Non-EU managers wanting to receive commitments from European investors, without becoming subject to the onerous EU Alternative Investment Fund Mangers (AIFM) directive, should be aware of “reverse solicitation” exemptions, according to AIFM experts.
Reverse solicitation is when the investor (not the fund manager) is the one who initiates contact about a fund opportunity. However, in order for firms to successfully use this method of marketing they will need very strong procedures and controls that are policed diligently, warned Bill Prew of Indos Group, a specialist AIFM consultancy, during a recent webinar addressing the topic.
The appeal of reverse solicitation is however limited, by far its biggest downfall being the inability to shake hands with new potential investors.
Prew advises GPs relying on reverse solicitation to monitor how each EU member state enforces its private placement regimes. Each regime determines how private securities can be sold to investors in that particular country, for instance what reporting or registration requirements a GP must complete before marketing can begin.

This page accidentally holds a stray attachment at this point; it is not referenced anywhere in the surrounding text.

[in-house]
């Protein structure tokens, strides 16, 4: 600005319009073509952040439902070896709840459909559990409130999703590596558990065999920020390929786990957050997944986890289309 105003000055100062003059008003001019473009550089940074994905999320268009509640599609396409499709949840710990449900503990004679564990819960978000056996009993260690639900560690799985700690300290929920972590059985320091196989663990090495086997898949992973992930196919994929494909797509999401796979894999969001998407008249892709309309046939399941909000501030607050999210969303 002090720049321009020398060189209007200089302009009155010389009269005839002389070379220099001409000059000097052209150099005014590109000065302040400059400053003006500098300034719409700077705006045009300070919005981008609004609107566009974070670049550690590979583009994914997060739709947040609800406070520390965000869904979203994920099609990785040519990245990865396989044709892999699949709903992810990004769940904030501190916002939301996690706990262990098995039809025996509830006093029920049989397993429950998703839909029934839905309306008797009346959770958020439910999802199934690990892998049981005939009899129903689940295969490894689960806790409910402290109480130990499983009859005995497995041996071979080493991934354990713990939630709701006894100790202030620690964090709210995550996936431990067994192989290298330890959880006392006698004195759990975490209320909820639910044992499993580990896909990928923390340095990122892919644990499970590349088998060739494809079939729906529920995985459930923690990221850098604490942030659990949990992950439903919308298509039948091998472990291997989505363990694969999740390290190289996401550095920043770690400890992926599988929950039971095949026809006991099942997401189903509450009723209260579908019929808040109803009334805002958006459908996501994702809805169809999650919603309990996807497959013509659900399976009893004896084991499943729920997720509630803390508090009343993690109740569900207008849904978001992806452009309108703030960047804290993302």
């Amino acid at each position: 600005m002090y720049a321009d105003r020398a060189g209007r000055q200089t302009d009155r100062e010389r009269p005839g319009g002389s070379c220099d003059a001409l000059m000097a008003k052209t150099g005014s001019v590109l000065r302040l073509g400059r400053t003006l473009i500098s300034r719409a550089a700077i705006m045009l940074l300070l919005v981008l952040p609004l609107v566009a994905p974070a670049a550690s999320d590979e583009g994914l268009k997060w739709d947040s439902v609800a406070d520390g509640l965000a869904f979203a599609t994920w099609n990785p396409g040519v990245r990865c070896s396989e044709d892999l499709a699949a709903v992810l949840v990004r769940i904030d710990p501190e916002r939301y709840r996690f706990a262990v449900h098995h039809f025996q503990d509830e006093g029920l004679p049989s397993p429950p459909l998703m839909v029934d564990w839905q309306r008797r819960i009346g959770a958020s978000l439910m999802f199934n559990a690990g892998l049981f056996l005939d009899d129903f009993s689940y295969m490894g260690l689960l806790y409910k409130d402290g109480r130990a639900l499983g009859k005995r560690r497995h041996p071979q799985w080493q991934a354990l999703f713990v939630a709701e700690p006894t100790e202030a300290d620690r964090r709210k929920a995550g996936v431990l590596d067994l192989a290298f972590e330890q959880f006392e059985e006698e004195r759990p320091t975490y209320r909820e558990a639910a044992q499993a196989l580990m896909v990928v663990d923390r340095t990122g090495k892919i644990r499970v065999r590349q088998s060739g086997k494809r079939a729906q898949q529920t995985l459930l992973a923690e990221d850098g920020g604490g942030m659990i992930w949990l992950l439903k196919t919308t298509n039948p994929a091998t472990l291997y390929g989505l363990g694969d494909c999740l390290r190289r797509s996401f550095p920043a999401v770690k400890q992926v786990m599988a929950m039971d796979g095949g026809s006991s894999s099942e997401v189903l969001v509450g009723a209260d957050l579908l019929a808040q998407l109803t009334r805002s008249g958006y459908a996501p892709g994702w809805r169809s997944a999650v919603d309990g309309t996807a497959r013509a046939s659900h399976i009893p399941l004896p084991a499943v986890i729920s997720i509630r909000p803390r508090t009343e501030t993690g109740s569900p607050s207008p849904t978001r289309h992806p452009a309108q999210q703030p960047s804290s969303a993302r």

Adding a layer of complexity to the private placement option is the likelihood of EU sovereigns adopting a stricter attitude on reverse solicitation ahead of a 22 July go-live date for the AIFM directive, warn legal sources. The directive creates a pan-EU marketing regime for fund managers able to meet the law's various rules on reporting, remuneration and risk control measures. Some believe EU nations will enforce stricter private placement regimes in order to match the rigor of marketing rules applied to GPs subjective to the directive.
One example of this is the UK. In its latest AIFM consultation paper, the country’s financial watchdog, the Financial Services Authority (now the Financial Conduct Authority), said it would take a harder stance on reverse solicitation.
Regulators are not the only legal risk for fund managers relying on reverse solicitation for commitments. One fund lawyer told PE Manager that unhappy investors could also present a legal challenge, making the case that they were sold securities from a GP who didn't have the proper approvals to accept commitments.
One example of this, outside of Europe however, is the case involving Kuwait's National Industries Group (NIG) and the Carlyle Group. NIG alleged that Carlyle sold it a fixed income fund in 2006 without the necessary license. The fund collapsed in 2008 after defaulting on its debt obligations.